The new regime for retail alternative funds is likely to come into force early in 2008, following formal consultation with alternative asset managers and other members of the industry. The UK regulator is asking interested parties to comment on the proposals by June 27, before it finalises the draft rules toward the end of this year.

'We welcome this development,' says Gordon McAra, head of communications at the Alternative Investment Management Association. 'The FSA's proposals seem proportionate and sensible, and we are happy to see them.'

The FSA notes that retail investors in the UK are already able to obtain access to hedge funds and other alternative products in a variety of ways, including structured products and exchange-listed investment companies.

The regulator says it now believes the time is right to allow the development of retail-oriented funds of alternative investment funds within its regulatory regime, following a widespread welcome from the financial industry when the idea was first officially floated just over a year ago.

Says Peter Grimmett, head of distribution compliance at Threadneedle: 'As a manager of hedge funds, we welcome the FSA proposals to widen hedge fund availability to retail consumers in a controlled manner.

'This is a good step in the right direction, as it's important that the UK remains competitive with other countries, such as Germany, France and Spain, which have permitted similar regimes. The FSA has acknowledged that there is general international acceptance of such alternative investment funds - we concur with this.

'However, to make this work, it is critical that the right tax regime is in place and it is helpful to know that the FSA has worked closely with HM Treasury and HM Revenue & Customs on taxation issues.'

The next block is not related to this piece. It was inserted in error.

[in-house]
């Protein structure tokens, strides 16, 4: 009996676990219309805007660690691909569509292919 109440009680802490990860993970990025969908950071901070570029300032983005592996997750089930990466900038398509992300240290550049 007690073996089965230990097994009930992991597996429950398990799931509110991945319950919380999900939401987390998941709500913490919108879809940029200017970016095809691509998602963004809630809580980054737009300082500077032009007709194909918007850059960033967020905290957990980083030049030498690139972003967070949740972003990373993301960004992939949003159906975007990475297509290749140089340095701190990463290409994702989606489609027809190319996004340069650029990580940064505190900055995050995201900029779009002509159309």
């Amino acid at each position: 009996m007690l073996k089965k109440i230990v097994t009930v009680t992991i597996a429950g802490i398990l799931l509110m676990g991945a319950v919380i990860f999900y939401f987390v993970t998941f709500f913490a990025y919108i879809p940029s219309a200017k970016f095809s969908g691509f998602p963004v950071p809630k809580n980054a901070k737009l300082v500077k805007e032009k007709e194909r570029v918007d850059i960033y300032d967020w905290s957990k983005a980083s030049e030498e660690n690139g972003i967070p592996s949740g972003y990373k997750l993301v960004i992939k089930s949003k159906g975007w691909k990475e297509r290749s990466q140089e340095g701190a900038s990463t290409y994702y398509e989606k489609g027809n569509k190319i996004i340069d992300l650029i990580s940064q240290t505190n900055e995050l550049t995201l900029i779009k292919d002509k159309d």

Jamie Murray, global head of institutional business development at HSBC Alternative Investments, says: 'Considering making funds of hedge funds available to retail investors is excellent news. This will bring the UK in line with a range of different European countries, including France, Ireland, Spain and Switzerland, which have already opened their markets to retail and high net worth investors.

'We firmly believe that a properly constructed and well-diversified fund of hedge funds is the most appropriate way for investors to access this sector. There are more than 9,000 hedge funds available worldwide, making it impossible for the average retail investor to research individual funds. Investing in a fund of hedge funds run by an experienced manager, with the resources to undertake extensive, ongoing research is a sensible solution to this problem.

'While fund of hedge funds are available via the London listed route already, the closed-ended nature of these types of vehicle is not suitable for all investors. The concept of funds of alternative investment funds may provide a good solution for this kind of investor.'

Noting that HSBC Private Bank has been advising private clients on hedge fund investment since 1989, Murray adds: 'We have observed the hedge fund industry evolve and acceptance for this investment approach spread very widely. The acceptance of the approach for UK retail investors will provide an additional investment tool, providing these investors with diversification benefits and access to a group of investment specialists able to generate much sought-after alpha, as well good risk-adjusted returns.'